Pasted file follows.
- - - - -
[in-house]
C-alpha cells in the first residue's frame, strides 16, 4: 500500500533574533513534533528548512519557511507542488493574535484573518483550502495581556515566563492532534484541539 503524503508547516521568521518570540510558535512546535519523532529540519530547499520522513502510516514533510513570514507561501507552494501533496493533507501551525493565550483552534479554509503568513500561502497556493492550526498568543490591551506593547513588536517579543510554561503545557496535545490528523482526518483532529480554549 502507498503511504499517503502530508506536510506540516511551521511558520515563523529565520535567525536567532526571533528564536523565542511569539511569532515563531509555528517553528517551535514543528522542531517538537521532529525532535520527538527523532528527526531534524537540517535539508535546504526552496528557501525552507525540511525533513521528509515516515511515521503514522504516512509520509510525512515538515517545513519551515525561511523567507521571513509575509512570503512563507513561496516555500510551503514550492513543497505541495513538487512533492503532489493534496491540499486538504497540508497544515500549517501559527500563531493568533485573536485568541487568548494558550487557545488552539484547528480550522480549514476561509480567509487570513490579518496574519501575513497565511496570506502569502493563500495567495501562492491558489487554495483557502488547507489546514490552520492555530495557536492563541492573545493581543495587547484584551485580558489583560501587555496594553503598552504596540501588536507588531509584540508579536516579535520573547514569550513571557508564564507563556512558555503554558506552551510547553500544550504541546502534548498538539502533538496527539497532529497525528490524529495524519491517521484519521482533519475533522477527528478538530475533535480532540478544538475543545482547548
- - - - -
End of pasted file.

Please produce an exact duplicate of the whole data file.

[in-house]
C-alpha cells in the first residue's frame, strides 16, 4: 500500500533574533513534533528548512519557511507542488493574535484573518483550502495581556515566563492532534484541539 503524503508547516521568521518570540510558535512546535519523532529540519530547499520522513502510516514533510513570514507561501507552494501533496493533507501551525493565550483552534479554509503568513500561502497556493492550526498568543490591551506593547513588536517579543510554561503545557496535545490528523482526518483532529480554549 502507498503511504499517503502530508506536510506540516511551521511558520515563523529565520535567525536567532526571533528564536523565542511569539511569532515563531509555528517553528517551535514543528522542531517538537521532529525532535520527538527523532528527526531534524537540517535539508535546504526552496528557501525552507525540511525533513521528509515516515511515521503514522504516512509520509510525512515538515517545513519551515525561511523567507521571513509575509512570503512563507513561496516555500510551503514550492513543497505541495513538487512533492503532489493534496491540499486538504497540508497544515500549517501559527500563531493568533485573536485568541487568548494558550487557545488552539484547528480550522480549514476561509480567509487570513490579518496574519501575513497565511496570506502569502493563500495567495501562492491558489487554495483557502488547507489546514490552520492555530495557536492563541492573545493581543495587547484584551485580558489583560501587555496594553503598552504596540501588536507588531509584540508579536516579535520573547514569550513571557508564564507563556512558555503554558506552551510547553500544550504541546502534548498538539502533538496527539497532529497525528490524529495524519491517521484519521482533519475533522477527528478538530475533535480532540478544538475543545482547548